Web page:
The Texas Water Development Board has had its own governing board reorganized. Last year, the Texas Legislature replaced the six-member volunteer board with a three-member full-time board. Governor Rick Perry appointed three longtime associates to the new positions. But one of them - Mary Ann Williamson - has resigned, less than half a year after accepting the position. Texas Tribune environment reporter Neena Satija discusses the changes in Austin.
State senator Kevin Eltife (R-Tyler), whose district includes Lamar, Franklin and Wood counties, will serve on an advisory board set up to help the Texas Water Development Board disburse new money for water projects.
With federal funding for a decades-old desalination project having dried up, the Red River Authority is looking for ways it could partner with the U.S. Army Corps of Engineers to bring in revenue. One option would be partnering with Good Earth Mechanics to use federal lands in the Red River basin in Northwest Texas to generate solar power. Such a project would require a customer - but the U.S. military could provide a market for the power.
U.S. Army Corps of Engineers efforts to control high salt levels in the Red River were successful at first. But the project was put on hold while studies weighed the impact of salinity reduction on striped bass populations. Then, federal funding for the project slowed to a trickle before drying up entirely.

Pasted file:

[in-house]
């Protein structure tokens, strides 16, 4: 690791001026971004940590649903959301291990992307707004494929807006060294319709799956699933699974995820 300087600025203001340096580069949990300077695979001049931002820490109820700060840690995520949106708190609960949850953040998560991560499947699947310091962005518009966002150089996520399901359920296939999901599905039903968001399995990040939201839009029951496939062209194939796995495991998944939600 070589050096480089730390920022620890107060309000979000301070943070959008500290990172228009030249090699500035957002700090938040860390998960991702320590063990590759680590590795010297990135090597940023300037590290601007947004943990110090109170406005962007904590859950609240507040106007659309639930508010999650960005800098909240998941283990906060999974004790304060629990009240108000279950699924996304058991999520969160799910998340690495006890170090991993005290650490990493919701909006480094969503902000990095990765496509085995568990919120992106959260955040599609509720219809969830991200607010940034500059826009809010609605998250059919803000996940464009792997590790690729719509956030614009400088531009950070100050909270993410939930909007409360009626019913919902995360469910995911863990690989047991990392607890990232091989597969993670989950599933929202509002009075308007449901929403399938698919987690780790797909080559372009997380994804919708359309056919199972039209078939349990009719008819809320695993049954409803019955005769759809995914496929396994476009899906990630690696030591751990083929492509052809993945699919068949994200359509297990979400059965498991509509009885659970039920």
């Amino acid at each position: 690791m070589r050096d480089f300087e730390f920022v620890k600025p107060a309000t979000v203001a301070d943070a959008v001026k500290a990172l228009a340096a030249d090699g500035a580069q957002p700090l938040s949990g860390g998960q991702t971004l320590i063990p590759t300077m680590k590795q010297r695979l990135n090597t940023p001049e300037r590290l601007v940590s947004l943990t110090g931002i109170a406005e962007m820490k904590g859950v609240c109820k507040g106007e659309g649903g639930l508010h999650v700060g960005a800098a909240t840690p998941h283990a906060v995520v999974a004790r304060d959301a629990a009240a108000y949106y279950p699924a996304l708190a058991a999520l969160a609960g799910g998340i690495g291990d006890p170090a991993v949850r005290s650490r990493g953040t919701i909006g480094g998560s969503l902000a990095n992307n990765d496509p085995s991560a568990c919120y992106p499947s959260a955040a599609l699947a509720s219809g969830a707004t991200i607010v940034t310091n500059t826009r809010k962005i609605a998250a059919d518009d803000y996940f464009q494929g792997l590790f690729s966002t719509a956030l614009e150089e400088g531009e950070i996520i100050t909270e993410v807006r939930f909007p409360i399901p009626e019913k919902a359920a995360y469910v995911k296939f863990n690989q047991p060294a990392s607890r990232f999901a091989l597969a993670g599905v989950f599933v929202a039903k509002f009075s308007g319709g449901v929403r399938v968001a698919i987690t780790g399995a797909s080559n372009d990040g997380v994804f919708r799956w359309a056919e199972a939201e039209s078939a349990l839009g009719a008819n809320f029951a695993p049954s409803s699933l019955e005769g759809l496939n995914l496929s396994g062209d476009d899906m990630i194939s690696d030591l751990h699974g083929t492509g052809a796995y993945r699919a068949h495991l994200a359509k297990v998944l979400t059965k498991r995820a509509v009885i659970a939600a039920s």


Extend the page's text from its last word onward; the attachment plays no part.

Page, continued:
In the first episode of a series on the multi-decade effort to reduce the amount of salt in the Red River, KETR speaks with Red River Authority General Manager Curtis Campbell to get an overview of the issue.
If you're boating in one of 17 North Texas counties - including Collin, Fannin, Kaufman and Rockwall - there are some new rules on the way.
The Texas Parks and Wildlife Department regulations are aimed at halting the spread of invasive zebra mussels. Boaters must drain and dry vehicles and other equipment before leaving the lake. KETR spoke with a TPWD staffer, Ken Kurzawski, about the new guidelines.
The proposed Marvin Nichols Reservoir would flood 70,000 acres of bottom land, including hardwood forests that have been identified by the U.S. Fish and Wildlife Service as "high value" habitat. A report published last week by Austin-based Environment Texas opposes the project, which it says would harm Northeast Texas so as to supply water for Dallas - a city with comparatively poor water conservation practices.
Proposition 6 passed last week with over 73 percent of Texas voters approving the measure that will take $2 billion out of the state’s Economic Stabilization Fund, often called the "Rainy Day Fund," and use the money for financing water projects.